What is a coppersmith?

A coppersmith is someone who creates high end, quality, detailed copper work and often work with other similar soft metals too.  In the past, copper was often combined with other harder metals (such as tin) to create bronze which was used for decorative items as well as weaponry and tools.

When it comes to the question “what is a coppersmith?” it is first important to address the history behind the human use of this important material. Copper is a soft metal and one of the very first metals that humans began to use to make things with.  Although an ancient craft, coppersmiths are incredibly skilled craftspeople who still have an important role today in many businesses and crafts. Beautiful decorative copper items that are made by a modern coppersmith include decorative kettles and kitchenware, artworks, homeware, and in the case of William Sugg & Co. Ltd – beautiful handcrafted light fittings and lanterns!

Where does the term coppersmith come from?

The definition of a coppersmith is someone who “crafts and repairs items made of copper and similar metals.”

Originally, coppersmithing was a very practical trade but what do they do?  A coppersmith would make elements of highly technical products that assisted living a better and more easily manageable life including cooking, lighting and heating, amongst other things.  However, as industrial processes developed many of these functions were replaced by industrial processes and machines.  While coppersmiths still produce a small amount of highly technical devices by hand, coppersmithing is generally considered a skilful arts based occupation today.  Our resident coppersmith at William Sugg is Alan Jordan.  His skills are attention to detail are a critical part of the manufacture of many of the handcrafted copper lanterns that are located in some of the most prestigious locations in the UK and overseas.


What are the other ‘smiths’?!

A coppersmith would traditionally be referred to as a ‘redsmith’ as the colour of the metal they worked with was red.  While coppersmith refers to someone who works with copper, other tradespeople working with other metals had a name that was denonted in a similar fashion.  For example, blacksmiths would largely work with iron and whitesmiths with tin.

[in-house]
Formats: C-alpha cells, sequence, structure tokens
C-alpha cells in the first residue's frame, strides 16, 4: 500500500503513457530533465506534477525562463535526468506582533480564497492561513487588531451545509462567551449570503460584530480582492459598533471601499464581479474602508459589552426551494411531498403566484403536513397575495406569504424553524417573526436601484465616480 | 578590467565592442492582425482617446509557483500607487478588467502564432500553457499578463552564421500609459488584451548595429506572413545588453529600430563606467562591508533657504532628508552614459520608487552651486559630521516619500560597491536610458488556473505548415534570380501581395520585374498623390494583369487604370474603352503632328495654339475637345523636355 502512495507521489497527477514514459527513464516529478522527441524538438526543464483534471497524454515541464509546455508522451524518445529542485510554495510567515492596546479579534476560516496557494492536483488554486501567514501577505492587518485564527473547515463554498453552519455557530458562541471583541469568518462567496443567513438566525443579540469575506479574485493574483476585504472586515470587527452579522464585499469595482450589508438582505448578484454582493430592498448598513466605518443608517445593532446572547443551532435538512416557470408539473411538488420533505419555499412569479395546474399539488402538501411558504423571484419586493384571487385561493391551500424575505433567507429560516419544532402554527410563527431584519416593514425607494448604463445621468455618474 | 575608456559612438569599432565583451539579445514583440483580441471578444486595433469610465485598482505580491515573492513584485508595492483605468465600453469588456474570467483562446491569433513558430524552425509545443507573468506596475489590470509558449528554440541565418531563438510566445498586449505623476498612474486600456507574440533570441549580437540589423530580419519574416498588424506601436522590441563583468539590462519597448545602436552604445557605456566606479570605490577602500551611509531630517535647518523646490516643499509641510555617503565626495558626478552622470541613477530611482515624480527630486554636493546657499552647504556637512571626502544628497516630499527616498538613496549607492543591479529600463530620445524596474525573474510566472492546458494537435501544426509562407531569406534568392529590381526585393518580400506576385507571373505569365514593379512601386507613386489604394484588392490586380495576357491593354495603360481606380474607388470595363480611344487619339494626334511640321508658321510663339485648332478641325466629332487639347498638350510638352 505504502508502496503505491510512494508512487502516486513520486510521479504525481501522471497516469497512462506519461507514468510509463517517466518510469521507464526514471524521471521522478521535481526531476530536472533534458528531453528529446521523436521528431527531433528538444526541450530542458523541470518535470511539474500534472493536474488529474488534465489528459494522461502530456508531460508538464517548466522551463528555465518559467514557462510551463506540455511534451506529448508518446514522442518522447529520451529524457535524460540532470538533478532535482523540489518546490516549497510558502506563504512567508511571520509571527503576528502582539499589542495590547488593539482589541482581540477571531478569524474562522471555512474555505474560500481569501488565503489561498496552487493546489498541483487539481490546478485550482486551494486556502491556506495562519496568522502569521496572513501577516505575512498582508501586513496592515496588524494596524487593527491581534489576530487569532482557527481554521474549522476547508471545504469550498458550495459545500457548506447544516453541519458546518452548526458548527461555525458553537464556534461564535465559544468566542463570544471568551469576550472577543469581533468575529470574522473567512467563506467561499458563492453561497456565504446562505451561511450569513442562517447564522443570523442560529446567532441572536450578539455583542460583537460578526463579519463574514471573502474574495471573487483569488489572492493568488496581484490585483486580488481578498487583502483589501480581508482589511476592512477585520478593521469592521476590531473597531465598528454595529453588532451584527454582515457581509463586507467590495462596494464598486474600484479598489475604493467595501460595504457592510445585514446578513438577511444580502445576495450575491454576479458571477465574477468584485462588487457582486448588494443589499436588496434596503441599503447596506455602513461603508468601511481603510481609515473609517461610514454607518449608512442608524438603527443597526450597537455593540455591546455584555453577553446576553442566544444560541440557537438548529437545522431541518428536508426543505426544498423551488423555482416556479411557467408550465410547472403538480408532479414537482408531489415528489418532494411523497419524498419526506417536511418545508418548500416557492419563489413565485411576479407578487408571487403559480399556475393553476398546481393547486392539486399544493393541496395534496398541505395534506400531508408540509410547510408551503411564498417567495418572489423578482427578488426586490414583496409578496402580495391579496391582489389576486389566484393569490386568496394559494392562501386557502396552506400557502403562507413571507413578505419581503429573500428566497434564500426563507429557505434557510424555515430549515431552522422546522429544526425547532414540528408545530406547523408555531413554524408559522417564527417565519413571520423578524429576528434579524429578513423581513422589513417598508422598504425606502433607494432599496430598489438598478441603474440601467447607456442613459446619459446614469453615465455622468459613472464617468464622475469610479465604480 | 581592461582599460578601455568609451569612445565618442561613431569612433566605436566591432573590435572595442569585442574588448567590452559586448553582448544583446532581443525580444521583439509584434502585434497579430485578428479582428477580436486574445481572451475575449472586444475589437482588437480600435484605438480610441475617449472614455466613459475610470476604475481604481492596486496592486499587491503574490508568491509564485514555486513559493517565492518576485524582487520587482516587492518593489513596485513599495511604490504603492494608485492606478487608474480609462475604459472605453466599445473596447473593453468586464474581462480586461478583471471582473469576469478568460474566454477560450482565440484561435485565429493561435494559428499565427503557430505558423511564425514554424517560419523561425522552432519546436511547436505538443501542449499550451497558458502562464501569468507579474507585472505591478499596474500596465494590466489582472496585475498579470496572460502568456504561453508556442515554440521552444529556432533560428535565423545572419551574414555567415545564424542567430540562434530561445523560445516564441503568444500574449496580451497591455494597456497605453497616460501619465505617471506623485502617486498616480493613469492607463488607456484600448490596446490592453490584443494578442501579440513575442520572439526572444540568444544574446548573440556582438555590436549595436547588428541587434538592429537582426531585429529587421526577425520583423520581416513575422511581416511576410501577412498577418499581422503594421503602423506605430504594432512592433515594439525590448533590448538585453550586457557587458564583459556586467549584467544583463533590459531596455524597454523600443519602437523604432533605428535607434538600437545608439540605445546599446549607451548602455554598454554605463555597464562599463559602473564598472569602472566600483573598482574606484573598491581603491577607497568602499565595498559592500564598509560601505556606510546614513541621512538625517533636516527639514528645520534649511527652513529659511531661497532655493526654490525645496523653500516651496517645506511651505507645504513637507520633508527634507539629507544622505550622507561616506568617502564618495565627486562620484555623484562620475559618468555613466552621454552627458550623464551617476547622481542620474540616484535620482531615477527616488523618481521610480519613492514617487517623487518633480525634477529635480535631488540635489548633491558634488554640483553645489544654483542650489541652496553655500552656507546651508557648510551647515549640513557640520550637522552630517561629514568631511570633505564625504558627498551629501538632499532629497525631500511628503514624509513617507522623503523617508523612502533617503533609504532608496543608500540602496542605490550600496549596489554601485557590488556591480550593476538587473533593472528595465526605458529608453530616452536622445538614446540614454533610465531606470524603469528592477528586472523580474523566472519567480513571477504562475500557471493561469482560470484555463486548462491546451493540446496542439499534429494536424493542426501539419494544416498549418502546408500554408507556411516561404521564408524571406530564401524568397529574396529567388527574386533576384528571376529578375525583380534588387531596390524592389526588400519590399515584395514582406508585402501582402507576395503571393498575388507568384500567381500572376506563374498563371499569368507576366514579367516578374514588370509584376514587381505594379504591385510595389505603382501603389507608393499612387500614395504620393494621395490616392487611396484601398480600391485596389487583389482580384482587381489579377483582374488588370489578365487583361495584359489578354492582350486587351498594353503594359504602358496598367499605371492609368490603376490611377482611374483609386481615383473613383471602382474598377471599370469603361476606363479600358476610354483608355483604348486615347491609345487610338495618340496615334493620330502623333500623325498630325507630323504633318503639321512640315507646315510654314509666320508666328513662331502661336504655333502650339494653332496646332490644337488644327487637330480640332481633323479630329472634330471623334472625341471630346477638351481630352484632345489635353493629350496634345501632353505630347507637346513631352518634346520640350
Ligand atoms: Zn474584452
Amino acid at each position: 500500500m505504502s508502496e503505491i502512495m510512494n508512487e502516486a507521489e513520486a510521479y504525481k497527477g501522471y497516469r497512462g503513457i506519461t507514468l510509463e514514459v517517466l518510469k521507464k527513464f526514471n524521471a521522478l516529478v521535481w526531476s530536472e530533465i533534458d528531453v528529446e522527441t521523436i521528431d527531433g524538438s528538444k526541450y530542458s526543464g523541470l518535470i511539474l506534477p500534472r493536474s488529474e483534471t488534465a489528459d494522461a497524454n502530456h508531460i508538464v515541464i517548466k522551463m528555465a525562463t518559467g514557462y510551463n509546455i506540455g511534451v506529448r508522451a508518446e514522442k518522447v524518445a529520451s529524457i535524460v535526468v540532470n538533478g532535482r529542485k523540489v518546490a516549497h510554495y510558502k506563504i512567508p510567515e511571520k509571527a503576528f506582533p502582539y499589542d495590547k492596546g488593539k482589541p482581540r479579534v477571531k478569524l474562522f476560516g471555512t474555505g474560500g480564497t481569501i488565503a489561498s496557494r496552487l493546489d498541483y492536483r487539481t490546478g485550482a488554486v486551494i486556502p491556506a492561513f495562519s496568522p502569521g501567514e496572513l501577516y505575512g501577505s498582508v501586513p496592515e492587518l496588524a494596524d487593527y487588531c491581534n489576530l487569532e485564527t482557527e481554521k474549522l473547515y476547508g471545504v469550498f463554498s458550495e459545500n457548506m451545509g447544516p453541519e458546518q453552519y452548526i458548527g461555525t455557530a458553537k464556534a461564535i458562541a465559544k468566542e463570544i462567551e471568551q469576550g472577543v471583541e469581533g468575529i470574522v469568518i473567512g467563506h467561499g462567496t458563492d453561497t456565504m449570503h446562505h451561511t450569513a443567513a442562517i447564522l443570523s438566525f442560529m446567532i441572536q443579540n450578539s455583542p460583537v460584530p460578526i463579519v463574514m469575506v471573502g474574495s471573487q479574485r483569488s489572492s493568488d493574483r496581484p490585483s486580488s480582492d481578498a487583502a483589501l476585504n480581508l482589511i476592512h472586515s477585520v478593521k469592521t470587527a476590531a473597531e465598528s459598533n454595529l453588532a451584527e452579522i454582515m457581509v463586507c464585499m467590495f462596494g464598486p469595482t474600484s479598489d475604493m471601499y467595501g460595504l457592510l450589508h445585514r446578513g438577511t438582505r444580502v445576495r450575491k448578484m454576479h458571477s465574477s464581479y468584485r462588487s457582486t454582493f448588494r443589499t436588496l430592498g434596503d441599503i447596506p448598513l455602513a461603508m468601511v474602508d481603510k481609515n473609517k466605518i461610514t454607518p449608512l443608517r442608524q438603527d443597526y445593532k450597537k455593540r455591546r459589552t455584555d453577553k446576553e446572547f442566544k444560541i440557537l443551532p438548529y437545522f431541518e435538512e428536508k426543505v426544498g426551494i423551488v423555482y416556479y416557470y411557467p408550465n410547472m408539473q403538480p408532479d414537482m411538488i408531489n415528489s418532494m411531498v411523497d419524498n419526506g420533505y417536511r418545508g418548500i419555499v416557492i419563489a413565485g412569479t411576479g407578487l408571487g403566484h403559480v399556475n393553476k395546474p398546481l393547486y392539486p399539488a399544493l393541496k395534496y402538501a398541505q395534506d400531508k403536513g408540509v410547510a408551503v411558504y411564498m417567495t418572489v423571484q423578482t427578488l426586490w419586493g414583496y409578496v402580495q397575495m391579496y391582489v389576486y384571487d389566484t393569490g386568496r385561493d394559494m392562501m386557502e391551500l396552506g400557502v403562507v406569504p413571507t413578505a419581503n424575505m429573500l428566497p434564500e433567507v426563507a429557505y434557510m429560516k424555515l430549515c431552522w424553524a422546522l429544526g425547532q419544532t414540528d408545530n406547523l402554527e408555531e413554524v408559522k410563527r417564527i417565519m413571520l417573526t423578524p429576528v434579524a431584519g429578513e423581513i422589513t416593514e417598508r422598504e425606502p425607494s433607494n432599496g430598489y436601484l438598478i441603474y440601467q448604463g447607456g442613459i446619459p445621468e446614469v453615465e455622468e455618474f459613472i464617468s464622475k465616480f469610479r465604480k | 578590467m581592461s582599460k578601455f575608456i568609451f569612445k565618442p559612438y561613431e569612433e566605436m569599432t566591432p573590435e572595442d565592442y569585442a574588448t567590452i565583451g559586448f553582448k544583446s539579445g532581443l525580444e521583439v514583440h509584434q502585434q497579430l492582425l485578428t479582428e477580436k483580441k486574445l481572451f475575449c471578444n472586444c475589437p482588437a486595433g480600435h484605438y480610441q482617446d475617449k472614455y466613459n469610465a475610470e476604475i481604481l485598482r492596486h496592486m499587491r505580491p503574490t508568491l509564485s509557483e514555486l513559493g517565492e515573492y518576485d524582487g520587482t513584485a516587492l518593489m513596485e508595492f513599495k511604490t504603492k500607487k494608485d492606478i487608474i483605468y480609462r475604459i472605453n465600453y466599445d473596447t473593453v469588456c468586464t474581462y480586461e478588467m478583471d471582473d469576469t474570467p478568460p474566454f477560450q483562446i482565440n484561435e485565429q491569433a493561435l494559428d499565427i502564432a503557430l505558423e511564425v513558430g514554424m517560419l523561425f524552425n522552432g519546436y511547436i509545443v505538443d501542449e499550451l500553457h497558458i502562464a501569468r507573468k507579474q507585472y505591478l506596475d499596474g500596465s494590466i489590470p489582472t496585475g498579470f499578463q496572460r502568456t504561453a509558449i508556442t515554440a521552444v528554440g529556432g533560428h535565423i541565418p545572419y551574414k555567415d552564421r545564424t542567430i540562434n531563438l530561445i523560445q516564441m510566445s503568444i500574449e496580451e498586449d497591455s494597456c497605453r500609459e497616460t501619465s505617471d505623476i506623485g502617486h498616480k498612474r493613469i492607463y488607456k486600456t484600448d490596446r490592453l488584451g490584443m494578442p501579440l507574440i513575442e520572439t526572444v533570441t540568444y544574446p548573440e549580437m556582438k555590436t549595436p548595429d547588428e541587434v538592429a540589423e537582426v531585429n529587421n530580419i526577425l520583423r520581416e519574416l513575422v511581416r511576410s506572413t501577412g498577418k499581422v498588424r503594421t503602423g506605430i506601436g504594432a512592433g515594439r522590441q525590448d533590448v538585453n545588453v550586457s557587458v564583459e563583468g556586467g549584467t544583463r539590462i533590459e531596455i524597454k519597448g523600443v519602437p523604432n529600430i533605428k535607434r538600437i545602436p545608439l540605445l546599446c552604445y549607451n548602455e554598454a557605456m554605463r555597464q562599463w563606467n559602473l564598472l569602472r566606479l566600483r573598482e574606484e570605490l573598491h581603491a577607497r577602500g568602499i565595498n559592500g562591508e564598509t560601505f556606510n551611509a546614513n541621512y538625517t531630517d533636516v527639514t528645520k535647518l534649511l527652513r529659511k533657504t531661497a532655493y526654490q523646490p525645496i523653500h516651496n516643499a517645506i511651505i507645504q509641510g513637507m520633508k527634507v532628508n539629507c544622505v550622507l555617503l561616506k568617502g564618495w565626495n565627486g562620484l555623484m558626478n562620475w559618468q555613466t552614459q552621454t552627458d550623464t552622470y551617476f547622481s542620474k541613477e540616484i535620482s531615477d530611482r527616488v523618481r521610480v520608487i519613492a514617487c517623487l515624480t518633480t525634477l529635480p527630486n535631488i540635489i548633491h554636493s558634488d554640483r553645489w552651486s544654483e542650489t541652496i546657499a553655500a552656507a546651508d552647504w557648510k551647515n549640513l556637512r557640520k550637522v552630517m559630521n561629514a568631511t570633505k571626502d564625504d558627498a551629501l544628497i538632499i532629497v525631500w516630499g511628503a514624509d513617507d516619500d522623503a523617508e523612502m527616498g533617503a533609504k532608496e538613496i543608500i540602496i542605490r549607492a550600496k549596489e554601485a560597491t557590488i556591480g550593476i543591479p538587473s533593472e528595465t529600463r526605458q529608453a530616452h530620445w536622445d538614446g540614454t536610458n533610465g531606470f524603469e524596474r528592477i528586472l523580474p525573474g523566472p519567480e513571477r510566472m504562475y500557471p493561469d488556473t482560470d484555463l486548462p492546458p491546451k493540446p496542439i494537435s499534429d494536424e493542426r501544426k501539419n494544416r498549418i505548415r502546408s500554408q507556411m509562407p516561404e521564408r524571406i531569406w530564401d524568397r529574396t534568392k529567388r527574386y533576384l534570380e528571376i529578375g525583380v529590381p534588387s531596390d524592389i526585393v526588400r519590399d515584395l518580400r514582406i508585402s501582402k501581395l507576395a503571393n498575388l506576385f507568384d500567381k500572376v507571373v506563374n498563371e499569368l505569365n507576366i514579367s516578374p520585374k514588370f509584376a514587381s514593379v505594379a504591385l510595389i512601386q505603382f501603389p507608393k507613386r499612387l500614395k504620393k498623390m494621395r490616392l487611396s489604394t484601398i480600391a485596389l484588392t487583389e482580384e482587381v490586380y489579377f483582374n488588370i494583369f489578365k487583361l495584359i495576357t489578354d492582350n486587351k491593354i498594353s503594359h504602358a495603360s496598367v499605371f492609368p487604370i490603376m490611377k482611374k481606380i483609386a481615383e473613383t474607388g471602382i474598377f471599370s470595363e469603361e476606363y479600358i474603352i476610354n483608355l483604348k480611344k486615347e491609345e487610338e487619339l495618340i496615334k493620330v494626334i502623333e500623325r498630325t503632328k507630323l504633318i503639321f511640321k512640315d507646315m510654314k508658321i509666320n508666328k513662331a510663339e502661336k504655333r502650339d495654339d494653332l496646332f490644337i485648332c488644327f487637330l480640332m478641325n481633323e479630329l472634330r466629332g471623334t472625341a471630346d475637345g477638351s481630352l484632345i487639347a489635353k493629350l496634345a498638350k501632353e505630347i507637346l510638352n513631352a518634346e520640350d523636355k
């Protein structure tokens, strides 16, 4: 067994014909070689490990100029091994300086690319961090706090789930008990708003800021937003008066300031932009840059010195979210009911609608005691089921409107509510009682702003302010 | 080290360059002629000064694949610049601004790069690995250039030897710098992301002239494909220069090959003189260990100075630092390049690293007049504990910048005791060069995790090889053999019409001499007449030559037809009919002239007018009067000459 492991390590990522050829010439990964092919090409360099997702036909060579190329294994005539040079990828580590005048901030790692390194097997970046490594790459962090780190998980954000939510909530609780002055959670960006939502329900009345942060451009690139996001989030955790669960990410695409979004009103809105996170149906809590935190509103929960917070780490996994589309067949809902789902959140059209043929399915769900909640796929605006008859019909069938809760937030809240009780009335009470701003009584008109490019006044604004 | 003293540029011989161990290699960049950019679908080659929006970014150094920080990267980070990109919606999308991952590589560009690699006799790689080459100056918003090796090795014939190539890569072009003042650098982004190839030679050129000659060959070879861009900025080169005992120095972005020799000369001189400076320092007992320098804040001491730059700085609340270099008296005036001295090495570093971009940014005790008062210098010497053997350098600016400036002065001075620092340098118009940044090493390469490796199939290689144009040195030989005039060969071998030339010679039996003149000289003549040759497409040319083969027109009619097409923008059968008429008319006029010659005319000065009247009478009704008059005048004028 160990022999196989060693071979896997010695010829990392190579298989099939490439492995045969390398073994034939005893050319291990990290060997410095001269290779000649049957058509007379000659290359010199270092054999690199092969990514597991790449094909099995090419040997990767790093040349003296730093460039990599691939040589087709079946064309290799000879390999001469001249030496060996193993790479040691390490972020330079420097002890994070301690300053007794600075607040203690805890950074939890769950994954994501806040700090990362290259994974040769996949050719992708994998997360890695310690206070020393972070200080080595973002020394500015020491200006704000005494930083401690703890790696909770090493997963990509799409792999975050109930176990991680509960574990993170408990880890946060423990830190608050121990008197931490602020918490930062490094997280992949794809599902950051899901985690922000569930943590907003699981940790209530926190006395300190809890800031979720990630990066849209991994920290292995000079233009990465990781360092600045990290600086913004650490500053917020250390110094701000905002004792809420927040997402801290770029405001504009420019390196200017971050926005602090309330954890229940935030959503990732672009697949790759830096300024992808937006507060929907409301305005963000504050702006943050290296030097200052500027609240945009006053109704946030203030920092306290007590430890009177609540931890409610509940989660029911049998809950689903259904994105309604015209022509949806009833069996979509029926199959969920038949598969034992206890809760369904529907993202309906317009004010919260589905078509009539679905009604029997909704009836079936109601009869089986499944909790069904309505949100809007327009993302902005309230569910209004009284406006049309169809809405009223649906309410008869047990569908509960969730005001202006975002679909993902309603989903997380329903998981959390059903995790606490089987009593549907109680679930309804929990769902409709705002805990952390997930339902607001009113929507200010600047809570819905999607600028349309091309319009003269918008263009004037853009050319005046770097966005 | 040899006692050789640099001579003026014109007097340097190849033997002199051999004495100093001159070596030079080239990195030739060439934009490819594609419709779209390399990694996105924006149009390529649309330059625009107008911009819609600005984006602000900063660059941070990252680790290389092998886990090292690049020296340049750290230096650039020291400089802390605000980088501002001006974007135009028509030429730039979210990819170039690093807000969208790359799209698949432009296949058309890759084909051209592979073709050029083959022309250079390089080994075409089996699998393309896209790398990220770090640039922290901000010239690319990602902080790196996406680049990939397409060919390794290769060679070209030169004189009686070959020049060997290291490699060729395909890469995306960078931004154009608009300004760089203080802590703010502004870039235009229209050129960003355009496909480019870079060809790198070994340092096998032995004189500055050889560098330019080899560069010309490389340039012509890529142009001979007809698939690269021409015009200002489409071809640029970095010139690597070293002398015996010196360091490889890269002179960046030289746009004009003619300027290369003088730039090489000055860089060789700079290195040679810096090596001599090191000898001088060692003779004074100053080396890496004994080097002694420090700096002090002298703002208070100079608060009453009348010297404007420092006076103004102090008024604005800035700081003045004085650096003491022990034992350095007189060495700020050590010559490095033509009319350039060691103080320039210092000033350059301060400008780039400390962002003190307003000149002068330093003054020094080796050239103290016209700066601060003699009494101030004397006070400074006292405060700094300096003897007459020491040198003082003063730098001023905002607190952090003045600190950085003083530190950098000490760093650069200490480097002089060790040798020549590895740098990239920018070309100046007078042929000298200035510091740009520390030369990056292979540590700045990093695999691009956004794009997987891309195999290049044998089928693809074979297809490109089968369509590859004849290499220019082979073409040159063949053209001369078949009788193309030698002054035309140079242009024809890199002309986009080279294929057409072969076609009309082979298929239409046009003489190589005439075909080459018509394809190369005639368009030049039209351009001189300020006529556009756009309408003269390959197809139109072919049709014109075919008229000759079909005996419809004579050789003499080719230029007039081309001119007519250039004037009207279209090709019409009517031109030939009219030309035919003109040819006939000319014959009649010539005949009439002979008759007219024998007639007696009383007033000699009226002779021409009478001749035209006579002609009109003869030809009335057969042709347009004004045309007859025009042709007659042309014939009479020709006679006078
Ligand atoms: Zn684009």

How does a coppersmith work?

A modern coppersmith will generally work with copper in its cool form and use tools such as hammers and presses to shape the copper in the required way.  The tools and process used will depend on the piece that is being made, but it’s important to note that coppersmiths are handcrafters, and the level of decorative detail and complexity that can be achieved by an experienced coppersmith is unparalleled.

To ensure that copper will retain its flexibility as a cool metal, a coppersmith may heat the copper up and then cool it down again whilst moulding and shaping the metal.  This process is known as annealing.  Copper can be worked on while hot, but unlike iron (which when hot is called ‘cast’) it can easily be worked on when cold too.

The modern trade

The modern coppersmith, as outlined above, works generally on decorative, high end products rather than practical or technical ones which, today, are generally made by machines.

The trade of a coppersmith can be considered artistic and technical and is highly skilled and is an asset to many types of business today. We are very grateful to have Alan and his technical knowledge in this area.

Meet the William Sugg Team to find out more about our team and their skills.